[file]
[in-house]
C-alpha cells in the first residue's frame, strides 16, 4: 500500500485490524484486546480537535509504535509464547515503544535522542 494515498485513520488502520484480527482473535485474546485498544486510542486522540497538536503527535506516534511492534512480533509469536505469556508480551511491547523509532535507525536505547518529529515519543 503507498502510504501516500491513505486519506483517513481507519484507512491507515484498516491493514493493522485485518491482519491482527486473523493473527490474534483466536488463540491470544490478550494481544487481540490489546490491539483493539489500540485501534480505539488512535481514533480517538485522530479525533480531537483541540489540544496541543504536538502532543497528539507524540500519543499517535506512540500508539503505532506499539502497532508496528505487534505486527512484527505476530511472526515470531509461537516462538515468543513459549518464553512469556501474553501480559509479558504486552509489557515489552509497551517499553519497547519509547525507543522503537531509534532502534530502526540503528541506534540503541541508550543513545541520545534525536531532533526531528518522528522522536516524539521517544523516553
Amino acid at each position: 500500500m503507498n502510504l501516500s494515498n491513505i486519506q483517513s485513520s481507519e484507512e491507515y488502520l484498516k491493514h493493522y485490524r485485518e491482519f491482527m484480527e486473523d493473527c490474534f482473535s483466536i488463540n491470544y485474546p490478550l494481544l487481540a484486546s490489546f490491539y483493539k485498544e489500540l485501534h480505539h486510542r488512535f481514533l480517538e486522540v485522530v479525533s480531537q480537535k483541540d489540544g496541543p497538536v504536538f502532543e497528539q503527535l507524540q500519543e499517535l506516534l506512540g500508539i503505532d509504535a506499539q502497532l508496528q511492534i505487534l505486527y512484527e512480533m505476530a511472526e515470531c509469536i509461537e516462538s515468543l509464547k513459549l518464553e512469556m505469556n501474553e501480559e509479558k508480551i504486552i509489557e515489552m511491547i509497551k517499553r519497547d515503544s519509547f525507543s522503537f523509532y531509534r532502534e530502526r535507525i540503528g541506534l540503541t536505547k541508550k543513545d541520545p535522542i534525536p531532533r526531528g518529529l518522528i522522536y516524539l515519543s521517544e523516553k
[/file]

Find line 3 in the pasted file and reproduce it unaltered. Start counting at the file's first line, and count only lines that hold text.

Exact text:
Amino acid at each position: 500500500m503507498n502510504l501516500s494515498n491513505i486519506q483517513s485513520s481507519e484507512e491507515y488502520l484498516k491493514h493493522y485490524r485485518e491482519f491482527m484480527e486473523d493473527c490474534f482473535s483466536i488463540n491470544y485474546p490478550l494481544l487481540a484486546s490489546f490491539y483493539k485498544e489500540l485501534h480505539h486510542r488512535f481514533l480517538e486522540v485522530v479525533s480531537q480537535k483541540d489540544g496541543p497538536v504536538f502532543e497528539q503527535l507524540q500519543e499517535l506516534l506512540g500508539i503505532d509504535a506499539q502497532l508496528q511492534i505487534l505486527y512484527e512480533m505476530a511472526e515470531c509469536i509461537e516462538s515468543l509464547k513459549l518464553e512469556m505469556n501474553e501480559e509479558k508480551i504486552i509489557e515489552m511491547i509497551k517499553r519497547d515503544s519509547f525507543s522503537f523509532y531509534r532502534e530502526r535507525i540503528g541506534l540503541t536505547k541508550k543513545d541520545p535522542i534525536p531532533r526531528g518529529l518522528i522522536y516524539l515519543s521517544e523516553k